Many modern cameras are not only capable of taking still images, but also of capturing video footage. Both cameras under consideration have a sensor with sufficiently fast read-out times for moving pictures, and both provide the same movie specifications (4K/30p).

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Feature comparison

Apart from body and sensor, cameras can and do differ across a variety of features. For example, the GX80 has an electronic viewfinder (2765k dots), which can be very helpful when shooting in bright sunlight. In contrast, the RX0 II relies on live view and the rear LCD for framing. The table below summarizes some of the other core capabilities of the Panasonic GX80 and Sony RX0 II in connection with corresponding information for a sample of similar cameras.

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Core Features
  Camera
Model
Viewfinder
(Type or
000 dots)
Control
Panel
(yes/no)
LCD
Size
(inch)
LCD
Resolution
(000 dots)
LCD
Attach-
ment
Touch
Screen
(yes/no)
Mech
Shutter
Speed
Shutter
Flaps
(1/sec)
Built-in
Flash
(yes/no)
Built-in
Image
Stab
 
Panasonic GX802765 n 3.0 1040 tilting Y 1/4000s 8.0 Y Y
 
Sony RX0 IInone n 1.5 230 tilting n .. 5.5 n n
 
Olympus E-M10 III2360 n 3.0 1040 tilting Y 1/4000s 8.6 Y Y
 
Olympus PEN-F2360 n 3.0 1037 swivel Y 1/8000s 10.0 n Y
 
Olympus E-M5 II2360 n 3.0 1037 swivel Y 1/8000s 10.0 n Y
 
Olympus E-M10 II2360 n 3.0 1040 tilting Y 1/4000s 8.0 Y Y
 
Olympus E-M101440 n 3.0 1037 tilting Y 1/4000s 8.0 Y Y
 
Panasonic GX92760 n 3.0 1240 tilting Y 1/4000s 9.0 Y Y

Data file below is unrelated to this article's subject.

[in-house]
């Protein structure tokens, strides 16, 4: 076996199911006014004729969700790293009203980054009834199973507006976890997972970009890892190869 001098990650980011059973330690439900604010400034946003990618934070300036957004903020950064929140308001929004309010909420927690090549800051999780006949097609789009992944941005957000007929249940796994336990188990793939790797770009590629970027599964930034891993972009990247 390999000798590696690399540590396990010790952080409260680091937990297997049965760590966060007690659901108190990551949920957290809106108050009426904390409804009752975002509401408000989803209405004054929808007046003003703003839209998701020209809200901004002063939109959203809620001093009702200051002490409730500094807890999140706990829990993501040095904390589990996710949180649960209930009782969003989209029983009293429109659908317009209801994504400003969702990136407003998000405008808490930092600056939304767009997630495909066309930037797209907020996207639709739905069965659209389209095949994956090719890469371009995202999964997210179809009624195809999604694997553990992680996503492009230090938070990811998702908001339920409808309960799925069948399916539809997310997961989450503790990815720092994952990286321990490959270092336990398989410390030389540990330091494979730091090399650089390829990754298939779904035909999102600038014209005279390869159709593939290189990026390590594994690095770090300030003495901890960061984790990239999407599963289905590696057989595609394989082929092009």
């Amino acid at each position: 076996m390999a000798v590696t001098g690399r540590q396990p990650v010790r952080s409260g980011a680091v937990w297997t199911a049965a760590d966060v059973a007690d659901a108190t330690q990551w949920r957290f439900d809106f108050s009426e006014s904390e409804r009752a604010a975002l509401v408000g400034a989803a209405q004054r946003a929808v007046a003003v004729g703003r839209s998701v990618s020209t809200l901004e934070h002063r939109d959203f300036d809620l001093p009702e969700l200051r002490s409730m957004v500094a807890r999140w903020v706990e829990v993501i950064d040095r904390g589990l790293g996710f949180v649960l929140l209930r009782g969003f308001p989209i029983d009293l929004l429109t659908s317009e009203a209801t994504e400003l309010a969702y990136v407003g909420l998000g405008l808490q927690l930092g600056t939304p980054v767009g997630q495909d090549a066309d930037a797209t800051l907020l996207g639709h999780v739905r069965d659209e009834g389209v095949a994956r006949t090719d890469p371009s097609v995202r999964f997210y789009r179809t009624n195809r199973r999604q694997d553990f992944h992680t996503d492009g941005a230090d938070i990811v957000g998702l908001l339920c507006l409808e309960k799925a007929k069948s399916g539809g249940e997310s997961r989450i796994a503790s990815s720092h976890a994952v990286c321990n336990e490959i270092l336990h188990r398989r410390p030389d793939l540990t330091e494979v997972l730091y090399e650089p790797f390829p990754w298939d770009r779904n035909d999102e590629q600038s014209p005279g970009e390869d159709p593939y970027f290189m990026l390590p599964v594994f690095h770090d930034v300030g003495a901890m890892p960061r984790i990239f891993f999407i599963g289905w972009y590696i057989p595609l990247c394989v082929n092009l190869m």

Panasonic G802360 n 3.0 1040 swivel Y 1/4000s 9.0 Y Y
 
Panasonic G72360 n 3.0 1040 swivel Y 1/4000s 7.0 Y n
 
Panasonic GX72760 n 3.0 1040 tilting Y 1/8000s 5.0 Y Y
 
Panasonic GH21534 n 3.0 460 swivel n 1/4000s 3.0 Y n
 
Sony ZV-1none n 3.0 922 swivel Y 1/2000s 24.0 n Y
 
Sony RX10 IV2359 Y 3.0 1440 tilting Y 1/2000s 24.0 Y Y
 
Sony RX0none n 1.5 230 fixed n .. 5.5 n n
 
Sony RX10 III2359 Y 3.0 1229 tilting n 1/2000s 14.0 Y Y
 
Sony RX10 II2359 Y 3.0 1229 tilting n 1/3200s 14.0 Y Y

One difference between the cameras concerns the presence of an on-board flash. The GX80 has one, while the RX0 II does not. While the built-in flash of the GX80 is not very powerful, it can at times be useful as a fill-in light.

The RX0 II has an articulated screen that can be turned to be front-facing. This characteristic will be appreciated by vloggers and photographers who are interested in taking selfies. In contrast, the GX80 does not have a selfie-screen.

The reported shutter speed information refers to the use of the mechanical shutter. Yet, some cameras only have an electronic shutter, while others have an electronic shutter in addition to a mechanical one. In fact, both cameras under consideration feature an electronic shutter, which makes completely silent shooting possible. However, this mode is less suitable for photographing moving objects (risk of rolling shutter) or shooting under artificial light sources (risk of flickering).

The Panasonic GX80 has an intervalometer built-in. This enables the photographer to capture time lapse sequences, such as flower blooming, a sunset or moon rise, without purchasing an external camera trigger and related software.